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on November 8, 2010 at 12:23 am

Former CIA Acting General Counsel John Rizzo Speaks at Harvard Law School

By John Cella — On November 8, former Central Intelligence Agency Acting General Counsel John A. Rizzo visited Harvard Law School at an event sponsored by the Harvard National Security Law Association. Currently a Visiting Fellow at the Hoover Institution, Rizzo is now working on a memoir detailing his 34 years of service at the CIA. Except for a period […]

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on November 6, 2010 at 12:56 pm

Nuclear Liability Issue Remains Key Challenge as Obama Visits India

By Ronak D. Desai — With President Obama’s visit to India underway, officials in New Delhi are working with Washington to ease American concerns over nuclear liability legislation recently enacted by the Indian Parliament that effectively precludes nuclear commerce between the United States and India.  Formally entitled, “Civil Liability for the Nuclear Damages Bill, 2010,” the legislation should have represented […]

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on November 4, 2010 at 1:16 am

EU Exercises New Control over Flight Data-Sharing, Threatening Counterterrorism Efforts

By Grey Fisher — As any American who has traveled since 9/11 knows, when you arrive at the airport, you check much of your privacy at the curb.  Car stops, luggage searches, and security check points with X-ray scanners all demonstrate that, in the timeless battle between security and liberty, security trumps at the airport.  While there is no shortage […]

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on August 24, 2010 at 9:58 pm

Convention on Cluster Munitions Holds Significant Implications for Signatories and Non-Signatories Alike

On August 1, 2010, the Convention on Cluster Munitions came into effect as binding international law among its signatories.  Even for non-signatory states like the United States, the Convention’s requirements will have a significant impact on the use of cluster munitions and the strategic context for their use. The treaty was adopted at the end of a ten-day conference in […]

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on July 6, 2010 at 11:47 pm

The American Commitment in Afghanistan and Pakistan’s Efforts as Peace Broker

In the wake of Gen. Stanley McChrystal’s dismissal, questions linger about the trajectory of the American-led war in Afghanistan. While administration officials insist that McChrystal’s counterinsurgency strategy—formulated with the help of his successor, Gen. David Petraeus—will remain in place under the latter’s leadership, the incident underscored for many the fragility of the Afghan operation as it enters its ninth year.  […]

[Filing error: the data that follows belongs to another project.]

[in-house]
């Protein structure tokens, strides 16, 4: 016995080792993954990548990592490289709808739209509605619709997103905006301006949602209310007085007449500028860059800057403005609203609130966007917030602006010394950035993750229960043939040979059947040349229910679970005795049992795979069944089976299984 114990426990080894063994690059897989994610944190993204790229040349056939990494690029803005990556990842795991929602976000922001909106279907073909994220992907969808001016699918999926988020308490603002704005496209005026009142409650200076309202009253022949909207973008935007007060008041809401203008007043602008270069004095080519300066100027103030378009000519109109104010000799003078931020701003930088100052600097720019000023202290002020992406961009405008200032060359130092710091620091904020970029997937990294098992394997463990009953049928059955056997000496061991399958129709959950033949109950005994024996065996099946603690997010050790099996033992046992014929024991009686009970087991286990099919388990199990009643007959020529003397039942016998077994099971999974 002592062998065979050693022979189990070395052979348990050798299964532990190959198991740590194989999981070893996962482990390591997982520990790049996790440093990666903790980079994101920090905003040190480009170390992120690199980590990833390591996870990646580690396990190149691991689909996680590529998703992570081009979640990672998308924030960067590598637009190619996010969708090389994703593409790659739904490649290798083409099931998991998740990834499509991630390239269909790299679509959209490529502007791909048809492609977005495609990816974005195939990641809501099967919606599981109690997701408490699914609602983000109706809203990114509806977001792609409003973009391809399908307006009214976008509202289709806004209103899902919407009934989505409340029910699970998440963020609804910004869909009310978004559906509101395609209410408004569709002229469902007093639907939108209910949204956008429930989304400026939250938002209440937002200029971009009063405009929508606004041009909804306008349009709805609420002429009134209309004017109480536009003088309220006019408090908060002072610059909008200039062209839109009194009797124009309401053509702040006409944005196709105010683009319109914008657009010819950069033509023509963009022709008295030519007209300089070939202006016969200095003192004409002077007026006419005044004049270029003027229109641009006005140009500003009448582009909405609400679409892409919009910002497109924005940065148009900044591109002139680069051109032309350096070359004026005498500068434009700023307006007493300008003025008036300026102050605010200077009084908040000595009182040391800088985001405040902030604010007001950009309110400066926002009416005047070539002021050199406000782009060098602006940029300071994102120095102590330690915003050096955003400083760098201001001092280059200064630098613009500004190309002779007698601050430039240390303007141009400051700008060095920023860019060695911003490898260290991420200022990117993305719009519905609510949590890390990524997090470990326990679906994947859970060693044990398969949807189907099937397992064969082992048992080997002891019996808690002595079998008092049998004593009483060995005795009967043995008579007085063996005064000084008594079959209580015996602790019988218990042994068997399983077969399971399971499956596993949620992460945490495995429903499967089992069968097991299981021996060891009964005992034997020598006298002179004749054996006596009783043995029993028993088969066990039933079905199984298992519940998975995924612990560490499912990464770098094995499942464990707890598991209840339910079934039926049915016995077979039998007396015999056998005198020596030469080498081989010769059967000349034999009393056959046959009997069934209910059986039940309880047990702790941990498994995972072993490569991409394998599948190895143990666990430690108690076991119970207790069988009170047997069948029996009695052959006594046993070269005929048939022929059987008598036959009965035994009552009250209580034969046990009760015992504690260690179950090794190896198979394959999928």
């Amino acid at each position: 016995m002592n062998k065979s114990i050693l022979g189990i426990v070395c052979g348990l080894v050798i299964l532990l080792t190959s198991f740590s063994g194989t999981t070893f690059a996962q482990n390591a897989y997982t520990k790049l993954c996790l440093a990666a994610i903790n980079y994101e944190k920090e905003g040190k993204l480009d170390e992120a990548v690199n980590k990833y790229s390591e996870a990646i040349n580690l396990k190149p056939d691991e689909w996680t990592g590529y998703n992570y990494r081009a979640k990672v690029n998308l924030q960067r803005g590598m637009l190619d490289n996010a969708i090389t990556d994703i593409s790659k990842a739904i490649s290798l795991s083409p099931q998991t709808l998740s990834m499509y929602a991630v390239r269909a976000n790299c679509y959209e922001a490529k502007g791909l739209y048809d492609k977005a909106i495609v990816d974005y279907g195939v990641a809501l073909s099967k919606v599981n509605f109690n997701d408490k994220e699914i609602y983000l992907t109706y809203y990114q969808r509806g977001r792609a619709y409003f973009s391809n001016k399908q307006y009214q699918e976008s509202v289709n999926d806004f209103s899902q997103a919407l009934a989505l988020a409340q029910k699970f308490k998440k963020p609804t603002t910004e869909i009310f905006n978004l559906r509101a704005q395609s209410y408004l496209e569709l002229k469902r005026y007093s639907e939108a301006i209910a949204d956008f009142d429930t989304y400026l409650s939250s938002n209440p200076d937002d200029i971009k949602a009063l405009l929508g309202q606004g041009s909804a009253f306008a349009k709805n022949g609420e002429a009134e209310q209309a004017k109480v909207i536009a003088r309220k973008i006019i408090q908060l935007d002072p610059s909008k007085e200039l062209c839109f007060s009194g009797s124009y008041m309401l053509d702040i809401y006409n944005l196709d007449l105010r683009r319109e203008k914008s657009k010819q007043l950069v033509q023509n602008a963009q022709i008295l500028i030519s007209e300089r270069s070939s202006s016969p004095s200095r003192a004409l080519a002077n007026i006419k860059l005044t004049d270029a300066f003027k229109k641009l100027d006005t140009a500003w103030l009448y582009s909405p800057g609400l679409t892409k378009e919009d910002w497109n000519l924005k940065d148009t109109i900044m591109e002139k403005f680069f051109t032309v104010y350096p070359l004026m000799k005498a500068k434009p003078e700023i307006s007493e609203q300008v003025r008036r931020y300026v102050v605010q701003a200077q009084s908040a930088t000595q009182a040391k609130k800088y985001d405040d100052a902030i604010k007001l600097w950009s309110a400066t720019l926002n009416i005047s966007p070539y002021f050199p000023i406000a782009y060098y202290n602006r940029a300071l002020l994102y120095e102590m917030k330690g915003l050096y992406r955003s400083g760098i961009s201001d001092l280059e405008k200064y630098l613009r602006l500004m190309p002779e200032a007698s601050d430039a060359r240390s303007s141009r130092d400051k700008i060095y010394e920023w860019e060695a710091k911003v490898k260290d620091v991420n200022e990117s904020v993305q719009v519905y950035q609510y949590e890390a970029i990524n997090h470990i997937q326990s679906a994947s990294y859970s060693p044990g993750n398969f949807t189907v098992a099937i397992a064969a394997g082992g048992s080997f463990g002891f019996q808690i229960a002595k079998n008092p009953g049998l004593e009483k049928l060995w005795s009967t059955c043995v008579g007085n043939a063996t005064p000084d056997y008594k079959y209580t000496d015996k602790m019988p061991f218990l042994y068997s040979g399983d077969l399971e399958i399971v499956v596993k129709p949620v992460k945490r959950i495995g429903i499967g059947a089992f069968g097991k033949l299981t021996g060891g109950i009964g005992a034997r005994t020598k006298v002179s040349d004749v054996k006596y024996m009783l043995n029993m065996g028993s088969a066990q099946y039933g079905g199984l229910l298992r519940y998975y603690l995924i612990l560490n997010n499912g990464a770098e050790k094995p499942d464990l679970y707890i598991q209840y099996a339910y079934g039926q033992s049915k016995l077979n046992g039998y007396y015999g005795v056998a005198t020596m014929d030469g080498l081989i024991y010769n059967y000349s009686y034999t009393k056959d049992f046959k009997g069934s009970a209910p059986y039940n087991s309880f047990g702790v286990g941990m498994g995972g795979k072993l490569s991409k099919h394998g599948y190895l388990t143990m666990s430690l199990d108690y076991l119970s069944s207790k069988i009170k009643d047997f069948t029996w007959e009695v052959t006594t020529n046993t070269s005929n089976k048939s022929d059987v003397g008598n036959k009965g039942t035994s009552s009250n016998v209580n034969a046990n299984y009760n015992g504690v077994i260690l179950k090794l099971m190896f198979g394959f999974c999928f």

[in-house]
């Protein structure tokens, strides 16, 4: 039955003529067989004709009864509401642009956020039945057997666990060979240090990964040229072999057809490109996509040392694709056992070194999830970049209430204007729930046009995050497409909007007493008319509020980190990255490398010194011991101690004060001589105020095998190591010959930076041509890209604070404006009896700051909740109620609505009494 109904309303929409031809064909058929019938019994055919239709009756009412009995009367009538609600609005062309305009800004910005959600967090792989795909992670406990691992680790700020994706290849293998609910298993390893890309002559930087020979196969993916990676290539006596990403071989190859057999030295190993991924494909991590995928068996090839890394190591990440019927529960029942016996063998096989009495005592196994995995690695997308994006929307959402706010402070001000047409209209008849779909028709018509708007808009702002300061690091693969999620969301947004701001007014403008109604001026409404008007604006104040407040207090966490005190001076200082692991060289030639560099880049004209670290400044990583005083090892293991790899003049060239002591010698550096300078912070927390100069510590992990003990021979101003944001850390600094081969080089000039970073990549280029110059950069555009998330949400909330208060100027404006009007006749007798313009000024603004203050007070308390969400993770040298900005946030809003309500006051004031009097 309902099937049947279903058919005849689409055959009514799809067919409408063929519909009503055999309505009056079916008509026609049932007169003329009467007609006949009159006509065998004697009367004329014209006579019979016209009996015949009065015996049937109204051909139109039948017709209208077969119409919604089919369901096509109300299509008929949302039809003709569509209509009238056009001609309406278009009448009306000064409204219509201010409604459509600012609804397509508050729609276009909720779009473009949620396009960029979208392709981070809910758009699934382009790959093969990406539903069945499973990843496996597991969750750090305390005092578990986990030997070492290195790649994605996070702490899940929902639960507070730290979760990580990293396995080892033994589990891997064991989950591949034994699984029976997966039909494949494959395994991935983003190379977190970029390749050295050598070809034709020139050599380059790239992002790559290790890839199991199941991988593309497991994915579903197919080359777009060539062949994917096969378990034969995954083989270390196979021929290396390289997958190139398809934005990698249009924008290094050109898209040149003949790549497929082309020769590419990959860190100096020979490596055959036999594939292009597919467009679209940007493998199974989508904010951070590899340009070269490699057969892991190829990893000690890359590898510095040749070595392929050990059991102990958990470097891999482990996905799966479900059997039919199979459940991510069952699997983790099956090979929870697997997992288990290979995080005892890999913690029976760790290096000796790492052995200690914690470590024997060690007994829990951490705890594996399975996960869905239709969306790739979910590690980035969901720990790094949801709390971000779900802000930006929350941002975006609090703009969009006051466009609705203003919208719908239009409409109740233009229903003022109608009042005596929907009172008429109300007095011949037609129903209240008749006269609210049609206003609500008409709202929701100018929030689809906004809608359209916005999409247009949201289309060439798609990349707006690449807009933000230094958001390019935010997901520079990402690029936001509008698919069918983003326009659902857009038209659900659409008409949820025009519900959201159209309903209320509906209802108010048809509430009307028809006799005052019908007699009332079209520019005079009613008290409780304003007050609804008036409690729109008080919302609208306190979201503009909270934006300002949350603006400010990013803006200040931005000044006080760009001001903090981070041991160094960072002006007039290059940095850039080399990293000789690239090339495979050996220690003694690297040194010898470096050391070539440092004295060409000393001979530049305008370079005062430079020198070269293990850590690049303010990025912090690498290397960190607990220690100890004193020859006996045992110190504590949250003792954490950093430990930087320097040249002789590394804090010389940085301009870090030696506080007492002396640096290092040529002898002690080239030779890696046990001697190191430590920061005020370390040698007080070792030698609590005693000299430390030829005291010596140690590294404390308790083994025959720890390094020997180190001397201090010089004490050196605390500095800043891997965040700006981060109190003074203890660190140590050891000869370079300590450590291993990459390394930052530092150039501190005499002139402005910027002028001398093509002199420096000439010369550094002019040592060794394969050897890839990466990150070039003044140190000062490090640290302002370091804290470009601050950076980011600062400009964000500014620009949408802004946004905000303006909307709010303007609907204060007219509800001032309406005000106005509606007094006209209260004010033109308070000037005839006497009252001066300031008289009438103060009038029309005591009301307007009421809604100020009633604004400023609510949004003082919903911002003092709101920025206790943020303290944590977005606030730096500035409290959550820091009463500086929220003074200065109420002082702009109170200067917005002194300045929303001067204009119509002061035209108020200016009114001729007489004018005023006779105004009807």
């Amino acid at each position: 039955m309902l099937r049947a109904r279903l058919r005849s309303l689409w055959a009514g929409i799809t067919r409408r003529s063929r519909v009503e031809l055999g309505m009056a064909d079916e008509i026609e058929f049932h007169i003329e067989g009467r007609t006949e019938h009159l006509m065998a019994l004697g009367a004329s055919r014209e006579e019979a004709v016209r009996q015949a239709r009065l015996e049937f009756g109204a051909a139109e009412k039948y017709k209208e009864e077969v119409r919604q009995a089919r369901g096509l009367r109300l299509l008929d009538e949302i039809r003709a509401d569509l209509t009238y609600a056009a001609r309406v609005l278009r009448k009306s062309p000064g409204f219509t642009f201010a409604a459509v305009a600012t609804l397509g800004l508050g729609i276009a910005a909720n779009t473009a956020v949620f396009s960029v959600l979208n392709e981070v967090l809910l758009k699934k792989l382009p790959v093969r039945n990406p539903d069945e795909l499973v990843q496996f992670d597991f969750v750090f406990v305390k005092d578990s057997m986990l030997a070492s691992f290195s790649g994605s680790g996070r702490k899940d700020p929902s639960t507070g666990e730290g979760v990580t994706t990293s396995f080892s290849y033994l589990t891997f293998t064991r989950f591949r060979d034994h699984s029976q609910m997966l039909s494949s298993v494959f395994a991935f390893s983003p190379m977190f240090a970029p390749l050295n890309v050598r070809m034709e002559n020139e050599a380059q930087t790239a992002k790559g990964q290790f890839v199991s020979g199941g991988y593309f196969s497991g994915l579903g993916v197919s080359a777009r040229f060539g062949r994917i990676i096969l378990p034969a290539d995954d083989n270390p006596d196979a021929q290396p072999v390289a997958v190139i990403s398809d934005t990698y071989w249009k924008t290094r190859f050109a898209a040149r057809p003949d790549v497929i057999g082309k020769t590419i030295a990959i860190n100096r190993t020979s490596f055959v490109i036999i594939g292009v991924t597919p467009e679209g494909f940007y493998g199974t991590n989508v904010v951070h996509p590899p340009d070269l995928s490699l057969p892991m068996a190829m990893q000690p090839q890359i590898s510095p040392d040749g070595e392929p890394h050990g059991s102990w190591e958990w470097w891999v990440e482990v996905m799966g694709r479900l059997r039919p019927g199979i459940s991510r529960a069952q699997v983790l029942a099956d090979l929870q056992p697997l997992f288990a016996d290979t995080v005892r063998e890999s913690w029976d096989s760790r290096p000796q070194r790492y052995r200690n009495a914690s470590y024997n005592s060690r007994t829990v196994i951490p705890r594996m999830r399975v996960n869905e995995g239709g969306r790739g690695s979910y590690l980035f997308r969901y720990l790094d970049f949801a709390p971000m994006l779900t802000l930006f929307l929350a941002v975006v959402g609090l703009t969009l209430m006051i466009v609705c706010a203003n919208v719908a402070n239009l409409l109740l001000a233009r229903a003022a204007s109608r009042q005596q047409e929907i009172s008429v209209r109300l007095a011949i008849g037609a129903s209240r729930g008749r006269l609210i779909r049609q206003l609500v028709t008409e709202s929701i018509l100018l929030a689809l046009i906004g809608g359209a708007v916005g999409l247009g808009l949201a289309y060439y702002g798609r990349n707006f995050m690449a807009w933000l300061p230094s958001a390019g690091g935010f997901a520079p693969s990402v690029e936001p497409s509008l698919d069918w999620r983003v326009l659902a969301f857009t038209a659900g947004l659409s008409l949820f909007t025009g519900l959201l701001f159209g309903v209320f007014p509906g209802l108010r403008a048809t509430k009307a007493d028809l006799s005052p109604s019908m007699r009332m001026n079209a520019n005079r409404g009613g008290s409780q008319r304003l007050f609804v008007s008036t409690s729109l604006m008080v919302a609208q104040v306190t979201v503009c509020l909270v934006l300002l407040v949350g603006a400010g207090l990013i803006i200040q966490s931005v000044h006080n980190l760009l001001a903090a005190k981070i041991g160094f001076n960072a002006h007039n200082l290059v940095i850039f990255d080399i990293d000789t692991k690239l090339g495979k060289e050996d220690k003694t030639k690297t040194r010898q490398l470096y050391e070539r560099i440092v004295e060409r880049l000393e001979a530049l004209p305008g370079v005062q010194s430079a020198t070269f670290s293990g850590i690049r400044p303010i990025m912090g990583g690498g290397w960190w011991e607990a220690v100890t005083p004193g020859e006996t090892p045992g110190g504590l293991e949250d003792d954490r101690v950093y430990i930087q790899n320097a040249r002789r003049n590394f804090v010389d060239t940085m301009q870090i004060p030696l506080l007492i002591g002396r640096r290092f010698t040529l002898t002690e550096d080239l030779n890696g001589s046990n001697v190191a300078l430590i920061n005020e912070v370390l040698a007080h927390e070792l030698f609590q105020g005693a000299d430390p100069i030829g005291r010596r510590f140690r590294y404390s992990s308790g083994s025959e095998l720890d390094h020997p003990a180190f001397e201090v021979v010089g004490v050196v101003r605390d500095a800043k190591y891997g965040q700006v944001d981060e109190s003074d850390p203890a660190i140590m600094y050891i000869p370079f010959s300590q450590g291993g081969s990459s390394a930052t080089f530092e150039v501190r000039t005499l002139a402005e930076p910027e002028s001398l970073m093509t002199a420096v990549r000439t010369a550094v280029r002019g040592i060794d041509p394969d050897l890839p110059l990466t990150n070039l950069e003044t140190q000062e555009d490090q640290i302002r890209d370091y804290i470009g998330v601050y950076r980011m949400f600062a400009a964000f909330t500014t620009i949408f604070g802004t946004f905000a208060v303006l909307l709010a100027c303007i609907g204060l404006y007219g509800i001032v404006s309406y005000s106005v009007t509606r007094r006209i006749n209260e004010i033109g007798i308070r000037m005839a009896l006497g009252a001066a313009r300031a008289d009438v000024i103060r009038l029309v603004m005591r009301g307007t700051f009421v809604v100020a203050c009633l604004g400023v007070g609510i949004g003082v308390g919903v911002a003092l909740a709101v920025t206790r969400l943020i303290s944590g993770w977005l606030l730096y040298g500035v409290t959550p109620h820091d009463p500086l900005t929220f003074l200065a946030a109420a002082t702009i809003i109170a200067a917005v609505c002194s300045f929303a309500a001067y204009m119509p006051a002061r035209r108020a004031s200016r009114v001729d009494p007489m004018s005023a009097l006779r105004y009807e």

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on July 5, 2010 at 11:48 am

Unlikely Routes: Stronger Militaries by Transforming Military Education

By Malik Ahmad Jalal and Agus Yudhoyono* – “I hope our wisdom will grow with our power, and teach us that the less we use our power, the greater it will be.” The words of U.S. philosopher-president Thomas Jefferson adorn the walls of Jefferson Memorial Library at West Point Military Academy.  They reflect the ethos that mastering warfare will not […]

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on June 28, 2010 at 8:59 pm

Supreme Court Upholds Federal Law Banning “Material Support” to Foreign Terrorist Groups

On Monday, June 21, the Supreme Court announced its ruling in Holder v. Humanitarian Law Project.  In a 6 to 3 decision, the Court held that the material-support statute, 18 U.S.C. § 2339B, is constitutional as applied to the forms of support the plaintiffs sought to provide to foreign terrorist organizations. The case was brought over ten years ago by […]

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on June 26, 2010 at 5:44 pm

Strengthening Oversight of Missile Defense Spending

By Jordan Myers – Congress is taking the first step to increase oversight of the much-debated missile defense programs via new spending regulations in the proposed defense appropriations bill.  The Senate Armed Forces Committee inserted language requiring the Missile Defense Agency (MDA) to report baselines for individual projects. The proposed language would require the MDA to report back to Congress […]

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on June 16, 2010 at 11:44 pm

Recent Arrests Highlight al-Shabaab’s U.S. Recruitment Efforts

By Brian Itami, NSJ Senior Editor – Over the last week and a half, at least fourteen Americans were detained on terrorism charges in the United States and Yemen in two separate incidents.  Law enforcement officials arrested Mohamed Alessa and Carlos Almonte on Saturday, June 5 at John F. Kennedy Airport as the two allegedly began a trip to join […]

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on June 6, 2010 at 9:52 pm

A Tale of Two Bases: The Future of Okinawa and Sevastopol

By John Thorlin, NSJ Digest Editor – On June 2, 2010, Japanese Prime Minister Yukio Hatoyama resigned.  Though he poetically (or just strangely) claimed that a Japanese songbird he had seen during a recent trip to Korea had signaled to him that it was time to go, the real driving force behind the move was his failure to strike a […]

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